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Monday, October 6, 2014

What too many Americans--not just Right Wingers--don't get about race. And America


There is a terrific article out yesterday on Why the GOP hates U.S. historyInconvenient truths that freak out American conservatives.

It's a good to great read.

Full of those pesky facts, it tells of a few fairly incredible instances of where people on the Right (I like to call it "The Wrong") and in the Republican Party, specifically, keep either rewriting or trying to rewrite American history to fit their own ideas or preferences.

I think a lot of Kansas Citians suffer from this same mentality, clearly, especially regarding race as evidenced by people I've met or whom I know--some even in my own family, frankly--as well as the commenters of some blogs in town.

All that said, I think the best part of the article, for me, is this about that Right Wing rewrite of America's racial history, especially concerning blacks, African-Americans in the US, slavery and where we all are now, mostly economically and financially:
Recently convicted felon and conservative columnist Dinesh D’Souza’s book, “The End of Racism,” provides some great examples of rewriting race. D’Souza says of slavery, “No free workers enjoyed a comparable social security system from birth until death.” Later, he writes, “Masters … encouraged the family unit which basically remained intact.” In a particularly appalling passage, he writes, “slavery appears such a relatively mild business that one begins to wonder why Frederick Douglass and so many other ever tried to escape.” And concludes, “In summary, the American slave was treated like property, which is to say, pretty well.”
The Problem: Conservatives in the U.S. have a race problem, specifically that many of them believe that blacks are “primarily responsible for their own success or failure” and that government programs only get in the way. And conservative politicians tend to racialize welfare programs to decrease support for them. To believe that black Americans would have been better off without government intervention, you have to pretend history doesn’t matter.
As Marx notes, people, “The tradition of all dead generations weighs like a nightmare on the brains of the living.” There simply is little mobility for black Americans today because the legacy of slavery, Jim Crow and housing segregation still weighs heavily. A recent study finds that counties with higher concentrations of slave ownership in 1870 had higher levels of poverty and racial inequality in 2000. Further, white people in these counties harbor more racial resentment.
That’s because when slavery permeated society — the legal structure, culture, science — nothing was left untouched by racism and racial hierarchy. The conservative “I built this myself” mentality denies that most wealth is passed from generation to generation, and so is privilege. Erasing the memory of racial hierarchy allows conservatives and Americans to pretend that individual effort, rather than structural racism, is keeping black people down.
So what was slavery really like? Jennifer Hallam writes, “Economic benefit almost always outweighed considerations of family ties for planters, even those who were advocates of long-lasting relationships between slaves.” Rather than being “relatively mild,” slavery relied on brutality and violence, the horrors of which are described in Frances Ellen Watkins Harper’s “Bury Me in a Free Land”:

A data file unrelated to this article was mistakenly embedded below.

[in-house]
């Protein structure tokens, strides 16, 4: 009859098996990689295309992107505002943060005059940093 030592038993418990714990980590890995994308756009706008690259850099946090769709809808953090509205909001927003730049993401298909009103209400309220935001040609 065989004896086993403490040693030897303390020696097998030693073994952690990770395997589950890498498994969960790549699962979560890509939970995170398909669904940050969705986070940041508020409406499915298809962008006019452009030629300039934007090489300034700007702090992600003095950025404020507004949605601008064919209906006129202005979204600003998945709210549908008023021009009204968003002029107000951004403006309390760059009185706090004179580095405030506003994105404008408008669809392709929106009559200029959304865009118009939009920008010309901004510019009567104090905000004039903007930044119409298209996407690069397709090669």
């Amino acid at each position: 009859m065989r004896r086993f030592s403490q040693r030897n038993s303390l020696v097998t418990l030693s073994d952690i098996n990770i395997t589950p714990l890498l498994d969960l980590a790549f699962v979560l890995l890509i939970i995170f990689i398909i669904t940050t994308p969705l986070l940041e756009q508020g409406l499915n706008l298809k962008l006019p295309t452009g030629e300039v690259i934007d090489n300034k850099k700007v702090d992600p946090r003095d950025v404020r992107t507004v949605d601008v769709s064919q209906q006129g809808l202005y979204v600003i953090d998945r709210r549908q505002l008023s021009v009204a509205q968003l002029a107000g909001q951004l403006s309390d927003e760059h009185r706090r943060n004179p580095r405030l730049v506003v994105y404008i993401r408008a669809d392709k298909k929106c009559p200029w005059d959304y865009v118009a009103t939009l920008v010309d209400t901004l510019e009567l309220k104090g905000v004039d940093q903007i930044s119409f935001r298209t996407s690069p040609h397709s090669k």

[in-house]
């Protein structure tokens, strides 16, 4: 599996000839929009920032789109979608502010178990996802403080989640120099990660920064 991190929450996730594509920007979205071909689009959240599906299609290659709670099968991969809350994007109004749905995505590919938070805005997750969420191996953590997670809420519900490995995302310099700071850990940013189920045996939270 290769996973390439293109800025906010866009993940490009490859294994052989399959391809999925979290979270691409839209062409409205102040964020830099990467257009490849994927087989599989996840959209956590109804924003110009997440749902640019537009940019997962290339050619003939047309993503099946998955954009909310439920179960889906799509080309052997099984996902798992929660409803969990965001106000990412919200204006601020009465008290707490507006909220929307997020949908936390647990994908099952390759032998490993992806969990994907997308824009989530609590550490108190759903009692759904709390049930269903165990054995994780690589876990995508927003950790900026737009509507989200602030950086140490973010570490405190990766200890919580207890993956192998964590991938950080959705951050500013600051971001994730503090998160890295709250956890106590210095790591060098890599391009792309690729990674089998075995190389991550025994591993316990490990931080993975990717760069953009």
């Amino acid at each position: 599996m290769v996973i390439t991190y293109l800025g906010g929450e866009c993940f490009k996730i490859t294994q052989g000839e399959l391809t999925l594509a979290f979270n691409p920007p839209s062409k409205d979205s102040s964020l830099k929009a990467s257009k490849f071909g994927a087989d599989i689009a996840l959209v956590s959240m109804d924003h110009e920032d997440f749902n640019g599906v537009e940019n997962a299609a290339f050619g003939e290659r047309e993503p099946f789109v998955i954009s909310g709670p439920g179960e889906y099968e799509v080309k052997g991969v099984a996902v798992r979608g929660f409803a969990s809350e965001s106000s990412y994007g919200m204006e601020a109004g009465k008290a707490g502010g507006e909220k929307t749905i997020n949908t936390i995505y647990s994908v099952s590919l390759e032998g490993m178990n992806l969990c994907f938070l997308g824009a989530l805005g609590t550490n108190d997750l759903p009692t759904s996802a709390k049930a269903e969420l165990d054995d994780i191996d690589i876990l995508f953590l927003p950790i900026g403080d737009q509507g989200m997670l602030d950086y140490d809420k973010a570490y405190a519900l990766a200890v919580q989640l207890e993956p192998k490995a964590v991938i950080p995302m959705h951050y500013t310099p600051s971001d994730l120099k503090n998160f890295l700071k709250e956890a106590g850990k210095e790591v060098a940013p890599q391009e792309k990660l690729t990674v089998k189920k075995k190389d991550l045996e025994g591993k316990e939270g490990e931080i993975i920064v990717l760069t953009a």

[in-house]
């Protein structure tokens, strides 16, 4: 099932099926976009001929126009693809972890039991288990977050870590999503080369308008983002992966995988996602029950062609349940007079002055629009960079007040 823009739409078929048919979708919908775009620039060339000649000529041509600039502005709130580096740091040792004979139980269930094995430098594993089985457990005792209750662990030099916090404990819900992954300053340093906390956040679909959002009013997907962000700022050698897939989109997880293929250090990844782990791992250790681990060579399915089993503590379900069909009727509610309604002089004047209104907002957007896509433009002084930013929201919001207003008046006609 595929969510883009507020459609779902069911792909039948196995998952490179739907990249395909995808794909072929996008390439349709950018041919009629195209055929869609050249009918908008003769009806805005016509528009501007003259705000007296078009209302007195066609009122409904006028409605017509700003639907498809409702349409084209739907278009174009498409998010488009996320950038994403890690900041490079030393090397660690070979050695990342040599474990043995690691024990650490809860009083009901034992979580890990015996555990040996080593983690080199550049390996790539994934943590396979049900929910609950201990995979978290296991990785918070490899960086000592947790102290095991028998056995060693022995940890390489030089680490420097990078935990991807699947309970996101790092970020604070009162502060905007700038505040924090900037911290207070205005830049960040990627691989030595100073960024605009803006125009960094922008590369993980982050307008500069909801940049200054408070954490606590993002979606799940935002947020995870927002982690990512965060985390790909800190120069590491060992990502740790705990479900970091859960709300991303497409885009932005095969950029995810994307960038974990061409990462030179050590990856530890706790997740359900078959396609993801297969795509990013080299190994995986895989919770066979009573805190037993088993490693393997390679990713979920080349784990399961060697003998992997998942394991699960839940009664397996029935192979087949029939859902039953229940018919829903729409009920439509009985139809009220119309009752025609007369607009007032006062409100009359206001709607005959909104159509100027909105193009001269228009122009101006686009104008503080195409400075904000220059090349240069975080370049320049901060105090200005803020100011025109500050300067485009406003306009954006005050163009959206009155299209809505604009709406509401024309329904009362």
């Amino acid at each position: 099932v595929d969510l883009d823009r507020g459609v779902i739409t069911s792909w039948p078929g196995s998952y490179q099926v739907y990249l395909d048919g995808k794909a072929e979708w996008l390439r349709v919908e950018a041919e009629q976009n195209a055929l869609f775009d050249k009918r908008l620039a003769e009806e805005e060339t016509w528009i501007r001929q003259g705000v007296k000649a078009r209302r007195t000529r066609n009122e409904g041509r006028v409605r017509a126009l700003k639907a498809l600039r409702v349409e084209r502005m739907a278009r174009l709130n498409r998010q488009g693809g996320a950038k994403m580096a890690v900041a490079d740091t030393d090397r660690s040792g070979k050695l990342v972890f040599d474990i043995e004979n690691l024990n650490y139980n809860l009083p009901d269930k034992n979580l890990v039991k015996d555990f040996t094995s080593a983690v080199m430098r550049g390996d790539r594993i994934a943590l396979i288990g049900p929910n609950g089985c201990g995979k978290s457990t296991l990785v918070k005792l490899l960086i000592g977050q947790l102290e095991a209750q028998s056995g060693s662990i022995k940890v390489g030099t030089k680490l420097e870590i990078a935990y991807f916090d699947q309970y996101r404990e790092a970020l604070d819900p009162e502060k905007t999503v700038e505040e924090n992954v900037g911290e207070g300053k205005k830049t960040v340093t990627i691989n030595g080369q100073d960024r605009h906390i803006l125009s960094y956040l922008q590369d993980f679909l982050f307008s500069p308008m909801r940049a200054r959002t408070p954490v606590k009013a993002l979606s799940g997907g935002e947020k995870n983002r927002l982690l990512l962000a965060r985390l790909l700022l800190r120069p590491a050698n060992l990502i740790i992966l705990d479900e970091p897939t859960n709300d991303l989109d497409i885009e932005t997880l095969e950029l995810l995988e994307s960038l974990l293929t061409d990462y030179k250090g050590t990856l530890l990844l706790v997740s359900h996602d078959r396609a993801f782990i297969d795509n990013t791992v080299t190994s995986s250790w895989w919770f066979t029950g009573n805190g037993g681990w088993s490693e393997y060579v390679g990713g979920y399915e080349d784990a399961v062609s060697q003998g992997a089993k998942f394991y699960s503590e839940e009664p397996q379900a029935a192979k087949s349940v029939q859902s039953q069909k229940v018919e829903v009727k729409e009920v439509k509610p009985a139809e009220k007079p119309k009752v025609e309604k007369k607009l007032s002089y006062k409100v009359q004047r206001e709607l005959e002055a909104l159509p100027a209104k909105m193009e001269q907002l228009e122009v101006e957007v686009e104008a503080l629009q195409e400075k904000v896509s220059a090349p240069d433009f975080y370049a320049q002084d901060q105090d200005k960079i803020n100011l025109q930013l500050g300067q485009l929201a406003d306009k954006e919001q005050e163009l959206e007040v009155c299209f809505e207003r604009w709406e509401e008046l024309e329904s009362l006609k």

I could not sleep if I saw the lash
Drinking her blood with each fearful gash,
And I saw her babes torn from her breast,
Like trembling doves from their parent nest.
I’d shudder and start if I heard the bay
Of bloodhounds seizing their human prey,
And I heard the captive plead in vain
As they bound afresh his galling chain.
If I saw young girls from their mother’s arms
Bartered and sold for their youthful charms,
My eye would flash with a mournful flame,
My death-paled cheek grow red with shame.
And, of course, racism and racial hierarchy didn’t end when slavery was formally abolished, but rather continued through local policies, terrorism and violence. This violence was often orchestrated at the highest levels of government. Consider, for example, the FBI’s attempts to discredit MLK or the assassination of Black Panther Fred Hampton.
In his response to Phil Robertson’s sentimentalism about the Jim Crow era last year, Ta-Nehisi Coates cites Freddie Moore:
“The corpse of 16-year-old Freddie Moore, his face showing signs of a severe beating, hands bound, remained hanging for at least 24 hours from a metal girder on the old, hand-cranked swing bridge spanning Bayou Lafourche. Hanged by the neck the night of Oct. 11, 1933, in a mob lynching, the black youth had been accused in the death of a neighbor, a white girl.”
And racial violence didn’t end in the ’30s, but continued until through the ‘50s, ‘60s, ‘70s, ‘80s and ‘90s and, well, two months ago.
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It's sad to even troubling so many don't know and understand this.
It's even more so that so many will not just debate it but deny it all.



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